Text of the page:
19 June 1998

Scheme snags prompt a

ban lift No vote from UK

By FWreporters

UK government vets were ready yesterday (Thur) to vote against the EU Commissions date-based scheme proposal to end the British beef export ban.

The Scottish Office highlighted two serious problems in the commission paper. And they warned that Britain would have to vote against the proposals in their current form.

As FARMERS WEEKLY went to press (Wed), last minute efforts were being made to have the proposals amended. And the British aim at yesterdays standing veterinary committee meeting was to avoid a vote.

The two British concerns are that the regulations presently insist that not only should beef exports be boned out, but that bones become a specified risk material.

The other major worry is that the date-based scheme would never operate for British beef farmers because of a clause stating that offspring of cattle infected with BSE after Aug 1, 1996, must be slaughtered and destroyed and that no beef can be exported until the offspring cull is complete.

The government believes that means that as long as there is a trickle of BSE cases in Britain, no exports will be allowed.

Scottish NFU president George Lyon said the likely outcome would be that agreement on a date-based scheme would be delayed until the September meeting of EU farm ministers.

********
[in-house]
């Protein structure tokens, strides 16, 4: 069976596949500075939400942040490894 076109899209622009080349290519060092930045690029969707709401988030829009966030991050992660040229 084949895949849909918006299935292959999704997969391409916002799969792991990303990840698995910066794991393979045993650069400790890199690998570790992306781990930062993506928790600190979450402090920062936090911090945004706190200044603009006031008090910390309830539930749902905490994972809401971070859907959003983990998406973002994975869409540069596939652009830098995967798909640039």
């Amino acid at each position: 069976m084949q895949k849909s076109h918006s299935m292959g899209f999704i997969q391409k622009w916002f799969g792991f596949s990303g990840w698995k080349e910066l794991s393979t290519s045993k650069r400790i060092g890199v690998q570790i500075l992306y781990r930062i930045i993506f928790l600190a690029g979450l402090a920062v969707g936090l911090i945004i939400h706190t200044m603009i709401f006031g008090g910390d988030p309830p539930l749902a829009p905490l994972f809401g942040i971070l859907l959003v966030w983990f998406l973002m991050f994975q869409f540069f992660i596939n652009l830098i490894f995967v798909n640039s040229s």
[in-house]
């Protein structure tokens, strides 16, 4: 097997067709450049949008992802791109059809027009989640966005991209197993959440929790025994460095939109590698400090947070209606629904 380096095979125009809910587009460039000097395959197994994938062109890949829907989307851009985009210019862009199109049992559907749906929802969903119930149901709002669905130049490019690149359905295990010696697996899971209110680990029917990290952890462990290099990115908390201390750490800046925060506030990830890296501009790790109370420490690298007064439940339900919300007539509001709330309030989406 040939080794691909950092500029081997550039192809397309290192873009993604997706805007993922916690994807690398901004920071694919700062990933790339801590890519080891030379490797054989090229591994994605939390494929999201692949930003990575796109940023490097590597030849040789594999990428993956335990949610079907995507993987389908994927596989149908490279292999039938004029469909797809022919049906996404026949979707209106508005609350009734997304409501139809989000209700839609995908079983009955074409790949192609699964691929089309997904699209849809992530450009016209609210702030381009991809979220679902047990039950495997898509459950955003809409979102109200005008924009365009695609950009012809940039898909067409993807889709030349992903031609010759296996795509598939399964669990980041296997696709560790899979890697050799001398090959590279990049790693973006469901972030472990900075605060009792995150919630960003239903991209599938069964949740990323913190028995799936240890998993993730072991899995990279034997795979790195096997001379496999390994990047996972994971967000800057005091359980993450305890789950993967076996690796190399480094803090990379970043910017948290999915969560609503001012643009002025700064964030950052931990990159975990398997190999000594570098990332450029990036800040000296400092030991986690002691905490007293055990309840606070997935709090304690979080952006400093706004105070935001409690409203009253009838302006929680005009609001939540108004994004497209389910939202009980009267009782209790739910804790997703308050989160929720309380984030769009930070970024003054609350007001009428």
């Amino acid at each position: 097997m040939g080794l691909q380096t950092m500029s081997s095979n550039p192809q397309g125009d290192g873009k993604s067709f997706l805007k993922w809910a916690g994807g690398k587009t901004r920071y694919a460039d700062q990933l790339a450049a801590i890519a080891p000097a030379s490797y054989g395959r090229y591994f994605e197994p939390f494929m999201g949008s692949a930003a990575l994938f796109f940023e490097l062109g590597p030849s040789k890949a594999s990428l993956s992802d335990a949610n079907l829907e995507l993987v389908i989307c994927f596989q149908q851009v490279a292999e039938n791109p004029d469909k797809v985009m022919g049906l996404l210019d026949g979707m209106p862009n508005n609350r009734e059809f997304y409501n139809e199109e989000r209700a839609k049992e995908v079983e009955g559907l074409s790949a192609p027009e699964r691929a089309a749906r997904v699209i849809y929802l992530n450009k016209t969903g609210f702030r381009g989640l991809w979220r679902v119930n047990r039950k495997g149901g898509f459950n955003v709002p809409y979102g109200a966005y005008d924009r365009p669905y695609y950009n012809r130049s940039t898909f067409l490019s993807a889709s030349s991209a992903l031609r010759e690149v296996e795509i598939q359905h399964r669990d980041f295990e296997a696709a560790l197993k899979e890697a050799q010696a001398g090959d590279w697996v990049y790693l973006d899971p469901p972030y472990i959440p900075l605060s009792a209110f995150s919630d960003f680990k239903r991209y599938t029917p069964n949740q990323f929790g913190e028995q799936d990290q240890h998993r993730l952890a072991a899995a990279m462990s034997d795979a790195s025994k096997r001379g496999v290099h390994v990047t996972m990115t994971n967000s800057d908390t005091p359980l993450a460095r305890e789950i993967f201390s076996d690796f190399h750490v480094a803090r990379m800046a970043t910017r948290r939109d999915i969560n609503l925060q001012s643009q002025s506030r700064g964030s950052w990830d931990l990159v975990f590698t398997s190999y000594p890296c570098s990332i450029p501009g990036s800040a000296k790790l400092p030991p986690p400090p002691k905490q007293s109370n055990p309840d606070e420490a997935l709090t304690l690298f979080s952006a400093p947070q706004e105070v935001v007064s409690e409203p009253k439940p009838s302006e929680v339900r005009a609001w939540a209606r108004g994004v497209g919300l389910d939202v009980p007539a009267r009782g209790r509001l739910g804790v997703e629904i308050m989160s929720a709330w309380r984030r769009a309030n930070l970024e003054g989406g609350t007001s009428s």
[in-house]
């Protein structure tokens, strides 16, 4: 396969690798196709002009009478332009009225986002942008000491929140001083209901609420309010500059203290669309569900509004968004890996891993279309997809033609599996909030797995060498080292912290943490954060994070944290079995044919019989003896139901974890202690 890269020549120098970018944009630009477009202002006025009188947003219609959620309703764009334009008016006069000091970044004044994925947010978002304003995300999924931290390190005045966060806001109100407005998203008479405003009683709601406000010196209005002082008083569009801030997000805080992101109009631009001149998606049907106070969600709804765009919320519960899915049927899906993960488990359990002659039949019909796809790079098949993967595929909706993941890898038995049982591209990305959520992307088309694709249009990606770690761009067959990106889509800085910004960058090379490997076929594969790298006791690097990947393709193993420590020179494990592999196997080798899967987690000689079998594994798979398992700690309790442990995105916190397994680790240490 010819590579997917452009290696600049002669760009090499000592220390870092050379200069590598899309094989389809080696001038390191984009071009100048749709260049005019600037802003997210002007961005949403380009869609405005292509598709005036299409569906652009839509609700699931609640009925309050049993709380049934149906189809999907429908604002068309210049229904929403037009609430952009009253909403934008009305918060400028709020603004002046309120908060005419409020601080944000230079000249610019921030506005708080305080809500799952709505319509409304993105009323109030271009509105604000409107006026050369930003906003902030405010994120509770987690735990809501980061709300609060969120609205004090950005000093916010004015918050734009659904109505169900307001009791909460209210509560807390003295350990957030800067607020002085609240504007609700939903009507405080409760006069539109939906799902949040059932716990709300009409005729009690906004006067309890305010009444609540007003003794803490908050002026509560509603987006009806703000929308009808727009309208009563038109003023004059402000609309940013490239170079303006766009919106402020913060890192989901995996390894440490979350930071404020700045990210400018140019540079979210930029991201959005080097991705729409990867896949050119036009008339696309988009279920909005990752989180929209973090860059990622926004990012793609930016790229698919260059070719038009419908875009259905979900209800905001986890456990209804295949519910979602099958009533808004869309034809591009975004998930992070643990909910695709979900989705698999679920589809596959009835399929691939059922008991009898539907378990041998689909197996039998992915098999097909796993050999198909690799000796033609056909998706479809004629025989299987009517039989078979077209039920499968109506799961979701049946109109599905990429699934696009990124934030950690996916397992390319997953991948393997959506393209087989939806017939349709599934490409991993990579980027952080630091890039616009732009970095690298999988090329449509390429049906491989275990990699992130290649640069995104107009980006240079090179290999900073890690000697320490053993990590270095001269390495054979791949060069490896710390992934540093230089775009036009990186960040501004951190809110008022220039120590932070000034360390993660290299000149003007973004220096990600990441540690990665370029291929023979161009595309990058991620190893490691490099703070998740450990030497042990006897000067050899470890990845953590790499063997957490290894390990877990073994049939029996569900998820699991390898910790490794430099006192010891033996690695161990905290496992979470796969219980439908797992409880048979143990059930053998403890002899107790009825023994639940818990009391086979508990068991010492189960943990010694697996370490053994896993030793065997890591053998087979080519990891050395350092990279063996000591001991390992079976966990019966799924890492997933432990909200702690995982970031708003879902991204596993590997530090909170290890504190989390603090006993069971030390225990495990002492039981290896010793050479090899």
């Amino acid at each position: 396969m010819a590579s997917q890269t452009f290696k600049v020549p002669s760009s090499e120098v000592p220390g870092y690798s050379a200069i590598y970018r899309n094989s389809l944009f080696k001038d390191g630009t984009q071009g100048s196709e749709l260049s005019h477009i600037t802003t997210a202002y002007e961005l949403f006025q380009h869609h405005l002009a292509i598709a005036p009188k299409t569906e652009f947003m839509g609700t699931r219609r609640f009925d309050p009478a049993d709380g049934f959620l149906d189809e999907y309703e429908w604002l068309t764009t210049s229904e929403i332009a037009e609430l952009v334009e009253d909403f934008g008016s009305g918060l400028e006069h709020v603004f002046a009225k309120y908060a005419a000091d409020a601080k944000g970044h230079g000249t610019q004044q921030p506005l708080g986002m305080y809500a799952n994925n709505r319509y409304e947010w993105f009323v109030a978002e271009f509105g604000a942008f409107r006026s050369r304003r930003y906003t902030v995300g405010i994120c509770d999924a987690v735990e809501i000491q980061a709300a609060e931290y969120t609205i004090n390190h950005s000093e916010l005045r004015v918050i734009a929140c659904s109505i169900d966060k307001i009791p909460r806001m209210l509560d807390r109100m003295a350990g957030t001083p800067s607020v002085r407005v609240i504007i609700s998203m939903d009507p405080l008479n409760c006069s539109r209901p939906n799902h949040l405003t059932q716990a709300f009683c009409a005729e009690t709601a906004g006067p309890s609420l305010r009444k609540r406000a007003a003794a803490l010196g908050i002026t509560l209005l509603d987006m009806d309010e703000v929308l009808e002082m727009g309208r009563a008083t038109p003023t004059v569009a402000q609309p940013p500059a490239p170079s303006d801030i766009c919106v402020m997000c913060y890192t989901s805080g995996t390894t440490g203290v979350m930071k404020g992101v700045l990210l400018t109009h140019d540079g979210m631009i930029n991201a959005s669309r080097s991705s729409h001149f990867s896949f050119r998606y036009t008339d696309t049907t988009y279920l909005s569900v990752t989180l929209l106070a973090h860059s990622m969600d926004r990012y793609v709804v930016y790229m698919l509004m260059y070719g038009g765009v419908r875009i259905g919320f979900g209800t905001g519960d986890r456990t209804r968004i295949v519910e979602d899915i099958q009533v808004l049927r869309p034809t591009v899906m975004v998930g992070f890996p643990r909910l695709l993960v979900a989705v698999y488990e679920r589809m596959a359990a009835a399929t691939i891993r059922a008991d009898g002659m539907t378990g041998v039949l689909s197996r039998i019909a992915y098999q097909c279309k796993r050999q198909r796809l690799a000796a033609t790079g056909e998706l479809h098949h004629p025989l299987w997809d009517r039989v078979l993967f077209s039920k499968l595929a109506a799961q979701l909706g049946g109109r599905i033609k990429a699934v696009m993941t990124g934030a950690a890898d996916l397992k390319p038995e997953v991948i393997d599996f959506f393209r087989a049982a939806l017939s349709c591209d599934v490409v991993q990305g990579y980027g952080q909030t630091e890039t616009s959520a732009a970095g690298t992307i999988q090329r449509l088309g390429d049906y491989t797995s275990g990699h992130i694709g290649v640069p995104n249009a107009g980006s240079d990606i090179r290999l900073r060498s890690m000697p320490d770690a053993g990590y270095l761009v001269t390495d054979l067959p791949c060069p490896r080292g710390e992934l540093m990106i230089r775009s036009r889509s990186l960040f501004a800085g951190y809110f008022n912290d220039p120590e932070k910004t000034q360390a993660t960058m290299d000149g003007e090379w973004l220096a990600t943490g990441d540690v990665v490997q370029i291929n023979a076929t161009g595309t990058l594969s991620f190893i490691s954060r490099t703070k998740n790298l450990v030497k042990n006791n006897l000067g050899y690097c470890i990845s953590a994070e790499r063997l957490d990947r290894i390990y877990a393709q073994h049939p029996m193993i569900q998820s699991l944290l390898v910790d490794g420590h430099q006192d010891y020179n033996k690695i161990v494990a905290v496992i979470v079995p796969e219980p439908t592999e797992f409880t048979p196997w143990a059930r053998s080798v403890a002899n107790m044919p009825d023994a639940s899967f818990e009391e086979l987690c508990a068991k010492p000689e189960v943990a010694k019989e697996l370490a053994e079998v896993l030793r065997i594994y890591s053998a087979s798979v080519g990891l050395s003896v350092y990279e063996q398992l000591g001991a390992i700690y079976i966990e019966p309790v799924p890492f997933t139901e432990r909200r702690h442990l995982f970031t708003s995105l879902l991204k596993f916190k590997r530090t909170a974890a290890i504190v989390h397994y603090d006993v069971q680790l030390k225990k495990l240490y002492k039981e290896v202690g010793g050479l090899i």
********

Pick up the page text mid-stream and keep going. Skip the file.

The two areas of difficulty apparently crept into the text of the commission proposal during horse trading between the agricultural and consumer affairs directorates in Brussels.

"I understand UK farm minister Jack Cunningham has written to every EU member state, embassy and to the commission urging that these difficulties be resolved to our satisfaction. There are hopes that agreement can be reached before the vets meet, but the reality is that final agreement is now unlikely before September," said Mr Lyon.

Dr Cunningham would not confirm that the UK would vote against the current proposal, saying only that there was no question of Britain wanting to turn down a scheme it had been anxious to secure for the past few months.

UK government representatives in Brussels added there could be practical difficulties in locating and destroying every last animal in the offspring cull, which is expected to involve about 14,000 cattle.

Ian Gardiner, NFU policy director, said his interpretation of the commission proposal was that as long as all the offspring of BSE cases born between Aug I, 1996 and the date on which the commission finally approved the scheme were killed, then exports could resume.

But clarification was needed. The union was also concerned about the potential cost of adding cattle bones to the SRM list.

According to the rendering trade, the 114,000 tonnes of cattle bones they handle each year are almost worthless.

Almost all bonemeal goes to landfill at a cost of £90/tonne, compared with £130/tonne for SRM disposal.

NFU leaders were due to meet MAFF officials yesterday to discuss the issues.